2004-08-30 · in Books, Baroque Cycle · 374 words

Monsieur Shaftoe, this ballroom does not seem to agree with you. I do believe you should not be invited back, the King was able to remark, a bit sourly, before they were engulfed in courtiers with drawn swords.

The second (or, if you count "Cryptonomicon", third) instalment in Neal Stephenson's Baroque Cycle. We follow the further convoluted adventures of Jack Shaftoe and Eliza de la Zeur from 1689-1702. As Stephenson points out in an abbreviated foreword, the book is structured as two interleaved novels, one ("Bonanza") following Jack and the other ("Juncto") Eliza; they influence each other throughout, and finally intersect at the end. This is an imposing 815-page hardback book; it took me a bit over a month to read (albeit in small chunks).

Jack's story circumnavigates the globe as his group of Vagabond comrades carry out a series of thefts, deceptions and honest trades in the name of profit. Eliza's merely skips back and forth around Europe a bit, exploring how the world's nascent financial system works, but in some ways it's more complex than Jack's. Some of the major characters from the previous book — particularly Daniel Waterhouse and Isaac Newton — get decidedly short shrift here, but the set of new characters in Jack's band make up for this, and I'd hope that Daniel at least will be back for the third book.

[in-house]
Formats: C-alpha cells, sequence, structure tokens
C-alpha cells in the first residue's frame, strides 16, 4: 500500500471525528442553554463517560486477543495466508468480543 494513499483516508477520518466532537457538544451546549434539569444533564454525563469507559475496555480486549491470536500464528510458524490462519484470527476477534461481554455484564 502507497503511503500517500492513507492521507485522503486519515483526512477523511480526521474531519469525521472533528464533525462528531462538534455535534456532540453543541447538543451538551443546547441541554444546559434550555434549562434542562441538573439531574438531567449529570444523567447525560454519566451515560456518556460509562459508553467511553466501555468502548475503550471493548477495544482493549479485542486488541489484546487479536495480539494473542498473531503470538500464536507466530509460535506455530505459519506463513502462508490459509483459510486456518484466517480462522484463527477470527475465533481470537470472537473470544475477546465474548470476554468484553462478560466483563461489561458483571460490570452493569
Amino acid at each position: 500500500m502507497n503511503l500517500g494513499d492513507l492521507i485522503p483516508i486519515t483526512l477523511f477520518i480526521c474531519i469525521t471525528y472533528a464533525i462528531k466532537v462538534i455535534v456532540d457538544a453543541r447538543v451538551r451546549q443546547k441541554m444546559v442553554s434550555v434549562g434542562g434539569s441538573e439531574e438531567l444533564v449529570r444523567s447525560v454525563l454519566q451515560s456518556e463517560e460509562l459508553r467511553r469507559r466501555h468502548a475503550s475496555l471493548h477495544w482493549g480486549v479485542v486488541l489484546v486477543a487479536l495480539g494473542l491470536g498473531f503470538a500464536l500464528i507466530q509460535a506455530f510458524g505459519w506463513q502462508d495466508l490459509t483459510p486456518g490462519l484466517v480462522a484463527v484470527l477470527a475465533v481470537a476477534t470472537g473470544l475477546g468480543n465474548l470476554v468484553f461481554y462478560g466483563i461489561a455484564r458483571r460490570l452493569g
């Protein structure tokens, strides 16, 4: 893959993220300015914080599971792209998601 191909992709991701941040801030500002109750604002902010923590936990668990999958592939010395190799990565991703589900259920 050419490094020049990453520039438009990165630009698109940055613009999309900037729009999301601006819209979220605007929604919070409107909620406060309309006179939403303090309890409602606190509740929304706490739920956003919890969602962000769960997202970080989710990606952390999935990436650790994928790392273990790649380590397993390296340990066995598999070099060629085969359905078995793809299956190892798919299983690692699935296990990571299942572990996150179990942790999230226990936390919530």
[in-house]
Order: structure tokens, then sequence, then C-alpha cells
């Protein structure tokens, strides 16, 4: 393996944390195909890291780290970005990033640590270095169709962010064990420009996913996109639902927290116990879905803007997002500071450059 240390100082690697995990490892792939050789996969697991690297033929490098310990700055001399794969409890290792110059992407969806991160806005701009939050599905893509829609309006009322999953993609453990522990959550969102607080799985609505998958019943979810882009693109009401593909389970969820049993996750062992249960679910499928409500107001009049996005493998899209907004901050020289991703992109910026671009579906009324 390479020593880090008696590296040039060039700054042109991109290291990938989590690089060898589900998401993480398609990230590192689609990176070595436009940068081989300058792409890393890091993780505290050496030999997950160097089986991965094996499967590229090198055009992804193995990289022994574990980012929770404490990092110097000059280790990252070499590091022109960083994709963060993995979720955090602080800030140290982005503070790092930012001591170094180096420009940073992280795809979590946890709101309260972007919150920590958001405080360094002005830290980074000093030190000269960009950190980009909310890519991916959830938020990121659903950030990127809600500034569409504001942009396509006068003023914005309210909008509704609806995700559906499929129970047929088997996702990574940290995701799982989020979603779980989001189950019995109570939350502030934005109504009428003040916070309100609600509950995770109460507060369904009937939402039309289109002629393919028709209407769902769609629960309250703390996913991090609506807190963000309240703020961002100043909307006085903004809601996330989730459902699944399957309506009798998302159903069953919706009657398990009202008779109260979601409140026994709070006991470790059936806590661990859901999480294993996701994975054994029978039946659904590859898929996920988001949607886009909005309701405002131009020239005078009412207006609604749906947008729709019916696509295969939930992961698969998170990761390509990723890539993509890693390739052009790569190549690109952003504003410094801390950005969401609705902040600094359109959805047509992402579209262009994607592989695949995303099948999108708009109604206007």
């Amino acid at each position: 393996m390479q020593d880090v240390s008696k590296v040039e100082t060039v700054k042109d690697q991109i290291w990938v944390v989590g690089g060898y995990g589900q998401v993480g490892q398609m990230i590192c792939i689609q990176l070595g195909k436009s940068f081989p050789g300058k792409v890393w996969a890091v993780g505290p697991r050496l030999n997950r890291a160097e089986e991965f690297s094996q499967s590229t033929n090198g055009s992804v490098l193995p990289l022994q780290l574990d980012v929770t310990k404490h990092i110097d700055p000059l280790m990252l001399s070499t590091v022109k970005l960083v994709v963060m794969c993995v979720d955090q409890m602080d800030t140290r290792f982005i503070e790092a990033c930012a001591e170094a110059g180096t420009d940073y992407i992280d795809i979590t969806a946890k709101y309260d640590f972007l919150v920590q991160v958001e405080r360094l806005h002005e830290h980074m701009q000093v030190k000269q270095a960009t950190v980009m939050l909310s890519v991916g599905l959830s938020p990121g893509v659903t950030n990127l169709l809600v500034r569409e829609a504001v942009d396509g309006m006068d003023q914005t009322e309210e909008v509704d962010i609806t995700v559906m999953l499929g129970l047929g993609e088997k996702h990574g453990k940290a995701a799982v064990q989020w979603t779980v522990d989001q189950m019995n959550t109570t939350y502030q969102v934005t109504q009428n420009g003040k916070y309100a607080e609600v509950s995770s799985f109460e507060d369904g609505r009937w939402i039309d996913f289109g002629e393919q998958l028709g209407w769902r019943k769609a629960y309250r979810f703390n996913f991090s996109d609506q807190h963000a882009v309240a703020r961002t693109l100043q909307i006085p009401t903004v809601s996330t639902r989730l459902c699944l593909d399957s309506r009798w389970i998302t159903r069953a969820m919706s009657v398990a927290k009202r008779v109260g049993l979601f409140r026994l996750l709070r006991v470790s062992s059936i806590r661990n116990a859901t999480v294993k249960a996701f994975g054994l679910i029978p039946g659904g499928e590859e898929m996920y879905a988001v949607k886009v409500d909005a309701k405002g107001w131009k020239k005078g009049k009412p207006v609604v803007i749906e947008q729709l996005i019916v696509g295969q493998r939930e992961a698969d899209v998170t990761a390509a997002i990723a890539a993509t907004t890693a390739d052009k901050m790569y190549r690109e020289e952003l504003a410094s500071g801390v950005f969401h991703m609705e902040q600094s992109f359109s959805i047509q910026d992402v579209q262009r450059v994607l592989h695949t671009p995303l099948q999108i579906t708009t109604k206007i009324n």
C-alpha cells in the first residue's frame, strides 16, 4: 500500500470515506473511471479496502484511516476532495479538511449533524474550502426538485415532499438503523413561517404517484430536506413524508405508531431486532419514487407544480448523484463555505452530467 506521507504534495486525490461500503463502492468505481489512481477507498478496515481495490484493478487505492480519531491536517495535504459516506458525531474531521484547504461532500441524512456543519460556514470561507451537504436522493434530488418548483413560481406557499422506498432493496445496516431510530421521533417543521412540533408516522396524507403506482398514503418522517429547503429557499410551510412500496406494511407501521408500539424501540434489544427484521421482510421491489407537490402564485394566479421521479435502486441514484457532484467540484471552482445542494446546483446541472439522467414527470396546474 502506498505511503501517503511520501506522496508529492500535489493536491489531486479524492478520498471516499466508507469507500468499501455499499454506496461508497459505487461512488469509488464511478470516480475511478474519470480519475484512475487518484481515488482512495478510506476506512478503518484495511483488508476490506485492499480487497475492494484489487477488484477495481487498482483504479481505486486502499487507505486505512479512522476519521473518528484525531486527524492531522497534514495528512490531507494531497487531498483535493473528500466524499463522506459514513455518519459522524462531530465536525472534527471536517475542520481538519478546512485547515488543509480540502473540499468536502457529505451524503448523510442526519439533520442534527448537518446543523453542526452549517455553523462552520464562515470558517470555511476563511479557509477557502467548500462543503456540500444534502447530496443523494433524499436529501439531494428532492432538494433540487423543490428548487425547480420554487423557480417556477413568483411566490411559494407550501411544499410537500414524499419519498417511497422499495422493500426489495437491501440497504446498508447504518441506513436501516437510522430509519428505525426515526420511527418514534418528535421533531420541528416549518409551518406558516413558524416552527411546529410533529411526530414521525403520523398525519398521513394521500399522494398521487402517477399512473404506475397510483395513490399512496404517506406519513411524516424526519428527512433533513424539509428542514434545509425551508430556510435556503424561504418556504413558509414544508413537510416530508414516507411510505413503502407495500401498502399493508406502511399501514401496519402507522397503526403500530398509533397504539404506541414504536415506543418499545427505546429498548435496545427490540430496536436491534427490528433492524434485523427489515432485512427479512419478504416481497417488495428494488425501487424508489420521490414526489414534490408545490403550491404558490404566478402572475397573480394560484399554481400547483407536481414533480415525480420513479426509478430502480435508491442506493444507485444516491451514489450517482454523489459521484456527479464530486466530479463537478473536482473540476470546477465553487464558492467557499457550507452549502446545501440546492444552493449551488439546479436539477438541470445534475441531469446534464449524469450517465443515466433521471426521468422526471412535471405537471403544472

I found having Wikipedia to hand useful while reading; Stephenson's science is both accurate and interesting (the bit on wootz steel, for example), and many of his characters and events are based loosely on historical fact, so this is very much a book to read around as well as through. Stephenson's Metaweb site provides useful annotations specific to this series, although it's probably best avoided until you've finished the book.

Uncharacteristically for Stephenson, this book actually has a decent ending; while it's clearly leaving room for the events of the third book, it ties up most of the loose ends from this one. In general, this felt more polished than "Quicksilver"; I don't think it'd stand as well on its own as, say, "Cryptonomicon" does, but it's a worthy continuation of the series.

A long but entertaining read — recommended, and I'm looking forward to the next one.